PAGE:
- Hardcover: 272 pages
- Publisher: Houghton Mifflin Harcourt; 1 edition (April 1, 2011)
- Language: English
- ISBN-10: 0470499559
- ISBN-13: 978-0470499559
- Product Dimensions: 9 x 1.1 x 10 inches
- Shipping Weight: 3 pounds (View shipping rates and policies)
- Average Customer Review: 131 customer reviews
- Amazon Best Sellers Rank: #122,284 in Books (See Top 100 in Books)
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Truly Mexican: Essential Recipes and Techniques for Authentic Mexican Cooking Hardcover – April 19, 2011
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Santibañez, a Le Cordon Bleu–trained chef and owner of the Brooklyn eatery, Fonda, born and raised in Mexico City, didn't set out to pen a "comprehensive" guide to Mexican cooking or the rich history of the country's food, but instead focuses solely on sauces--from salsas to adobos to moles--emphasizing techniques that home cooks can master and use in various dishes. With the goal "to convert as many readers as I could from people who would love to cook Mexican food to people who cook Mexican food they love," the author lays a solid foundation with a chapter on ingredients, technique, and equipment. The 140 recipes include a selection of guacamoles including departures from the classic such as a blue cheese guacamole, an apple-tequila guacamole, and a seafood guacamole. Recipes for adobos lead readers to main courses featuring various proteins such as adobo-braised lamb or a grilled skirt steak marinated in adobo. While one won't find desserts or suggested menus, the author's expertise is conveyed in a straightforward and inspiring tone that will instill confidence in cooks eager to prepare Mexican meals at home, regardless of previous experience or skill level. (Apr.) (Publishers Weekly, March 2011)
From the Back Cover
Praise for Truly Mexican
"Roberto Santibañez is that rare bird—a great chef and a great teacher—and it's the combination of these talents that makes this book so wonderful. It's an excellent tutorial on Mexican sauces: the ingredients, the techniques, the multiple dishes you can make from each of them, as well as the lip-smacking side dishes that go with them. If you want to cook Mexican food at home more often—and who doesn't?—this is the book for you."
—Sara Moulton, author of Sara Moulton's Everyday Family Dinners
"Truly Mexican breathes the soul and spirit of Mexican cuisine. It is an exceptional book that discloses the essence of Mexican cuisine, from simple street foods like tacos to complex masterpieces like moles. An essential work for anyone who is passionate about this amazing cuisine."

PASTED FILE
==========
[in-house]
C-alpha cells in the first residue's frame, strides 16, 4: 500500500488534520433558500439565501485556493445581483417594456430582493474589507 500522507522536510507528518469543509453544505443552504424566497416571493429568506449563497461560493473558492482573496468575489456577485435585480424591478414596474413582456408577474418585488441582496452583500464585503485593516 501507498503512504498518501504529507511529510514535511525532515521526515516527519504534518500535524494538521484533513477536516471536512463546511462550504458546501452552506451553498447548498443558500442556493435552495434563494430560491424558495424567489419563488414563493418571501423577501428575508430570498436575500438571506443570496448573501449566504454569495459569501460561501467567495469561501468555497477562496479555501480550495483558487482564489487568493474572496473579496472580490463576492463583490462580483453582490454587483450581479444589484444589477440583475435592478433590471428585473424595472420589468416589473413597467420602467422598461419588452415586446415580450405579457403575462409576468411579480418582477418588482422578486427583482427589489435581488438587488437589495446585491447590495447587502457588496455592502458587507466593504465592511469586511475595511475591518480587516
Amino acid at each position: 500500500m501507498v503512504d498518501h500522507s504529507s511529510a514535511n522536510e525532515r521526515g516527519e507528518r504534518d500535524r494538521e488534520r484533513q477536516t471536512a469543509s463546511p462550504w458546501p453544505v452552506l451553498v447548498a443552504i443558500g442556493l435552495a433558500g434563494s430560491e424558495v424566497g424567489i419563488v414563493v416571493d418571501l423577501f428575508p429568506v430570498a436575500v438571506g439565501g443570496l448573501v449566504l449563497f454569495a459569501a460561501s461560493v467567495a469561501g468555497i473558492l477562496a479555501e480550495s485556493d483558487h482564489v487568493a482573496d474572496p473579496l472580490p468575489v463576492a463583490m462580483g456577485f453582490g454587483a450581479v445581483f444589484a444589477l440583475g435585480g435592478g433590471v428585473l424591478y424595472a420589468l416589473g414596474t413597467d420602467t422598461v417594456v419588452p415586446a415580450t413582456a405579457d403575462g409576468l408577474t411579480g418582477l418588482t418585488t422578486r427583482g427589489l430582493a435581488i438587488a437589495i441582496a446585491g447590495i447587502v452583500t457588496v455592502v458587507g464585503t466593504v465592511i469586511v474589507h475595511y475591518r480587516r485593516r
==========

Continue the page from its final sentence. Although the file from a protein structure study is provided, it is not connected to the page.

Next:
—Mark Miller, author of The Great Chile Book, Tamales, Tacos, and other books
"With this text, Chef Santibañez has moved the understanding of Mexican cuisine forward in a significant way. Although the recipes in this book are, by themselves, a wonderful collection, Roberto delivers them in a format that leaves the reader with true knowledge of the Mexican kitchen."
—Mark Erickson, Certified Master Chef and Vice President–Dean of Culinary Education at The Culinary Institute of America
"Roberto Santibañez's excellent Truly Mexican is a book that should be on the shelves of home cooks who really want to know what Mexican food is all about."
—Zarela Martinez, www.zarela.com
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I moved to Arizona a few years ago and loving Mexican food I started visiting as many as possible, but.... I just thought it should somehow be BETTER, but I didn't even really know what I meant by that! Maybe we didn't go to the right restaurants (and yes, I would LOVE to eat at Roberto's restaurants - wish he had one here in Arizona) We have crossed the border and had a couple of meals in Mexico a couple of times (day trips) and that food was new to me and completely different to what I had found in AZ, and it all led me to decide that a major life goal for me was to make incredible Mexican food at home.
I am an avid cook who loves to cook across a wide variety of cuisines and who is a bit obsessive (I admit) about sourcing unusual ingredients. I see it as a challenge and extremely thrilling to source and learn how to use a new ingredient. Luckily, in AZ there are plenty of fantastic Mexican markets where I can buy fresh Epazote, Avocado leaves, tomatillos, a wide variety of fresh and dried chiles etc. What I can't buy locally I have sourced online.
Don't be scared off by that if you don't have a Mexican market locally. Roberto suggests subbing cilantro for epazote if necessary (if you can get fresh epazote though, it is worth it) If you can't get Mexican oregano use mediterranean, many recipes call for one chile OR another in case you can't get them all. Although that said there are lots of online resources for a wide variety of dried chiles.
I have now cooked the following recipes from Truly Mexican:
- Carnitas - to die for. I made this last night and I can't tell you how excited we are to eat it again tonight, Even my extremely fussy son loved it.
- Chipotle Avocado Leaf Black Beans - Avocado leaves are new to me, but this bean side dish is amazing (I also made it last night) and the avocado leaves add a nuance that I am not even sure I can describe yet. I need to think about that, but trust me, they are worth sourcing!
- Mexican white rice - I pride myself on my rice cooking skills (I love making Thai food) but these three rice recipes elevate rice incredibly!
- Mexican red rice
- Mexican green rice
- Zucchini and corn with cream (yum. Need I say more?)
- Cooked pork and stock (this and the poached chicken is the basis of a lot of the mole and pipiane recipes)
- Poached chicken and Chicken stock (as above)